Don’t expect to come in just to make friendships. Everyone in BJJ classes are there to learn. That should be your primary goal. You’ll be amazed at how much hard work is appreciated in these sessions. People often gravitate to those who are sincere in learning the moves and doing their best. That’s also a good thing that it takes several sessions to get familiarized with people. You’ll want to focus more on the sport, especially when you first start.

You’ll spend hours grappling with fellow students and put your safety in their hands.

That’s the epitome of learning to trust people. The sharing that goes on in classes with everything from critiques to help with a specific move can provide a great bond for friendship. You’ll also meet people that have more in common with you, such as taking care of their body and enjoying exercise. Best of all, BJJ gets you out of the house and keeps you active and with a group of caring individuals.

Don’t be intimidated at first.

It can be quite intimidating to be a newbie at anything, especially martial arts. You’re just learning moves and often not doing them right. Focus your first few months more on the techniques and practicing. The key is to stick around and work as hard as you can. Go to functions held at the gym and matches fellow students enter. Before you know it, you’ll feel comfortable and enjoy all the friendship BJJ offers.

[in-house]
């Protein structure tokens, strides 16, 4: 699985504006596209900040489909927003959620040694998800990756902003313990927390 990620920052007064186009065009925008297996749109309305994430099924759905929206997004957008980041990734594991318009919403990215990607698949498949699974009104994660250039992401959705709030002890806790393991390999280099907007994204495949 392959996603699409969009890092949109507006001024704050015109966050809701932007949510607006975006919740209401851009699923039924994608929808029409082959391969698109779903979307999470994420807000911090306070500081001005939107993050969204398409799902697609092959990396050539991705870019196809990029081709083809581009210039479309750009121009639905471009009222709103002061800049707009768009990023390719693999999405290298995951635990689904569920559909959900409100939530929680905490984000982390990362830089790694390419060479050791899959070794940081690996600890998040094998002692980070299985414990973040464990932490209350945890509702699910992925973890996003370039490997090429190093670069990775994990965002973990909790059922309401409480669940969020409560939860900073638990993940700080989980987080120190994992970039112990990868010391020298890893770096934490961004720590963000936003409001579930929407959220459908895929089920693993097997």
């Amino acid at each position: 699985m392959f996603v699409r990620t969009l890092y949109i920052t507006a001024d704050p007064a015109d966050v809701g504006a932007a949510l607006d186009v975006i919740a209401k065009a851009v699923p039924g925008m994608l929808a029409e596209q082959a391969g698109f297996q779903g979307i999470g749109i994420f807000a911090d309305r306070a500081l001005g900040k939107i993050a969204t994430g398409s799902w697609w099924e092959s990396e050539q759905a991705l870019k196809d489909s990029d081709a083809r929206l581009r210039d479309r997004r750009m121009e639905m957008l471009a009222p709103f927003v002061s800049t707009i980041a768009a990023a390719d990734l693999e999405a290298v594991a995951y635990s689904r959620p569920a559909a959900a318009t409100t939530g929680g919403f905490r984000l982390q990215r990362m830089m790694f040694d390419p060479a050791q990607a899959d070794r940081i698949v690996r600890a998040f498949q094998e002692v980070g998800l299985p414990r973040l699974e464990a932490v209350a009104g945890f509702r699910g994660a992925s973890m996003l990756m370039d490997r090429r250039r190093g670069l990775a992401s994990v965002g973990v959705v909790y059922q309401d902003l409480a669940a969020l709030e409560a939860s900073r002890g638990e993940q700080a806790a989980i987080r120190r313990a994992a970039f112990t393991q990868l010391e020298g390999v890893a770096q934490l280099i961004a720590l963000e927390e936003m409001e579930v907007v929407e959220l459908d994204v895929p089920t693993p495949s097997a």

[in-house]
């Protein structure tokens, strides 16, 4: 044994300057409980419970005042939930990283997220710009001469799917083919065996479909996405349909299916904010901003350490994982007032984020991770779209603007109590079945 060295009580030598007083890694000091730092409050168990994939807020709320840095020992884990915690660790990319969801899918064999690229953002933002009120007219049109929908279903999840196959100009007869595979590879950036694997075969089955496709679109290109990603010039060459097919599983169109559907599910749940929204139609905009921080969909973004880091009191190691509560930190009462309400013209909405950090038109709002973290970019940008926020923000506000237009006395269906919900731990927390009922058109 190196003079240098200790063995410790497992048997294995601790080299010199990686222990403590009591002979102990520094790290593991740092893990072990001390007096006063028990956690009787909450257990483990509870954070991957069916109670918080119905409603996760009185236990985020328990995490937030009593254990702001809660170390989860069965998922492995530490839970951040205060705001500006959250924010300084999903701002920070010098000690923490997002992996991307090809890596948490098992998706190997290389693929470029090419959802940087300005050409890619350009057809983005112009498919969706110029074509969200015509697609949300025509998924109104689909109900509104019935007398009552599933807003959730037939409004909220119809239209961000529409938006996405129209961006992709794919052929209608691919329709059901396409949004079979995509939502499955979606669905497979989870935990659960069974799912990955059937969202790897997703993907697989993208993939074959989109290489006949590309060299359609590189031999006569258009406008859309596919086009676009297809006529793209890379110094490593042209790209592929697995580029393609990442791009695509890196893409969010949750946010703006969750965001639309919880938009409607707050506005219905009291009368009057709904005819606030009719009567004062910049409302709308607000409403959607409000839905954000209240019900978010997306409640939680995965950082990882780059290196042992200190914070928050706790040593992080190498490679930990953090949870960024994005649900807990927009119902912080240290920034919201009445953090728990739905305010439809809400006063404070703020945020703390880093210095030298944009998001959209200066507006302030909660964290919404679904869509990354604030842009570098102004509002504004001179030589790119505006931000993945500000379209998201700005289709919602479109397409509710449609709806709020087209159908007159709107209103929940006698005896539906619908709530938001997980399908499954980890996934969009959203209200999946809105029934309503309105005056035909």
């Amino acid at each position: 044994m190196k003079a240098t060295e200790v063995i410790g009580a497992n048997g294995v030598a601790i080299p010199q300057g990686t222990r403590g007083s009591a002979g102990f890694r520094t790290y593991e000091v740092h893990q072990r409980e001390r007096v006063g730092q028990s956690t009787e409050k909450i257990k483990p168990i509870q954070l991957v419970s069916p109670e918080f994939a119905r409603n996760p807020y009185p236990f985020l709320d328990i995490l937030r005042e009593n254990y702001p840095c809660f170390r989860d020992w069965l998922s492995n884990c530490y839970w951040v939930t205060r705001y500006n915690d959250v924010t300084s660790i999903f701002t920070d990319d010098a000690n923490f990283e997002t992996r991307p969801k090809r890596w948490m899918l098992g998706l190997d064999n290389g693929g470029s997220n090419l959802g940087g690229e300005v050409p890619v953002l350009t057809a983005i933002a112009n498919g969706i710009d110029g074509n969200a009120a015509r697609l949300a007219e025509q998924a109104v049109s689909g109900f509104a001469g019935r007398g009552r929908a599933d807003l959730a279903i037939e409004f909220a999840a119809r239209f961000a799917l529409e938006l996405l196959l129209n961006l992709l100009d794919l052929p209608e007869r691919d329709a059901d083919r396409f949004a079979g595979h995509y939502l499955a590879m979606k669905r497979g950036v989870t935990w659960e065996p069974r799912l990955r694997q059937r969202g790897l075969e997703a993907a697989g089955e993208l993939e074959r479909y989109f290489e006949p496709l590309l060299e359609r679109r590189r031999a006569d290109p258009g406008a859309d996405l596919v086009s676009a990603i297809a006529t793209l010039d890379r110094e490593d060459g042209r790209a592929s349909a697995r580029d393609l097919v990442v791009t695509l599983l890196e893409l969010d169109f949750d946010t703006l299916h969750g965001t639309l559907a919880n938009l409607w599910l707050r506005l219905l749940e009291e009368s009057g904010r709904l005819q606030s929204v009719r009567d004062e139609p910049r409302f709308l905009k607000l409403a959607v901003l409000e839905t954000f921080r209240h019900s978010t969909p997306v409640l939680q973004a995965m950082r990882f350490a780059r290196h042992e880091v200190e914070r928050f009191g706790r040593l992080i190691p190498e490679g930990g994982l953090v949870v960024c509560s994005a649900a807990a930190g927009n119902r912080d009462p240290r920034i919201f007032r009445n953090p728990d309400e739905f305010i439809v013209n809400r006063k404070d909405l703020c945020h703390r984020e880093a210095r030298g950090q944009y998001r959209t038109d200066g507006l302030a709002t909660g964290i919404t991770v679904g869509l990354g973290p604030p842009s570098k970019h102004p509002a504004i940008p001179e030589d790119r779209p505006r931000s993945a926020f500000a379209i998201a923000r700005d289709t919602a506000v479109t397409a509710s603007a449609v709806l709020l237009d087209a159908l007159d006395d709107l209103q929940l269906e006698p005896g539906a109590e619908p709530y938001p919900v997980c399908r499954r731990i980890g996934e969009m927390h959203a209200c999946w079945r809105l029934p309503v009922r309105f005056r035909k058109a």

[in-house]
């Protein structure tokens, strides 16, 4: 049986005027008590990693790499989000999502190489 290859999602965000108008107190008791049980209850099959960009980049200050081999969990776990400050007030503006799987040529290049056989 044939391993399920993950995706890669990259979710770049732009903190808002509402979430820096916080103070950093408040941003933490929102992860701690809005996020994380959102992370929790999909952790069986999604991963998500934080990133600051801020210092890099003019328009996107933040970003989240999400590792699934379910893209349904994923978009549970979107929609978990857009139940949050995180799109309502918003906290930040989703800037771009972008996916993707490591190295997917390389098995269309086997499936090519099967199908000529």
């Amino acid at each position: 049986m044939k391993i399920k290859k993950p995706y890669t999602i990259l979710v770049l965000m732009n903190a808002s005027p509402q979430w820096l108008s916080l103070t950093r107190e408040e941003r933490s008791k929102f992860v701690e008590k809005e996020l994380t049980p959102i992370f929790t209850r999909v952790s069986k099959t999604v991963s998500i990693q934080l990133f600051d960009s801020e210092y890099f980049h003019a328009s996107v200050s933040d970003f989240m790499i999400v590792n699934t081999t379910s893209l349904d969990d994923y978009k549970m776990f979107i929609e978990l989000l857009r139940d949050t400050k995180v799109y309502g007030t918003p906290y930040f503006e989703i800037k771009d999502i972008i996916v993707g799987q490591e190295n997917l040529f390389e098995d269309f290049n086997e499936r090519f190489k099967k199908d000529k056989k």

• Spend most of your time learning the moves and listening to your coach. Everyone is there to learn and providing unsolicited advice to others, particularly if you’re new, is often considered disrespectful. It helps in building friendships.
  • Don’t get upset at losing matches. You’re new. Make it a learning experience and learn what you can do better. Getting advice from a more seasoned student is a great way to build friendships.
  • Study, focus and practice. Enough can’t be said about the respect you’ll get when you work hard to improve your performance.
  • Welcome other beginners. If you’ve been to two classes and a brand new person enters the group, you’re far more seasoned. Welcome them into the group. Being friendly, but not intrusive will help you reach your BJJ goals and make friends.

Jiu Jitsu Is Great For Discipline

Jiu Jitsu Is Great For Discipline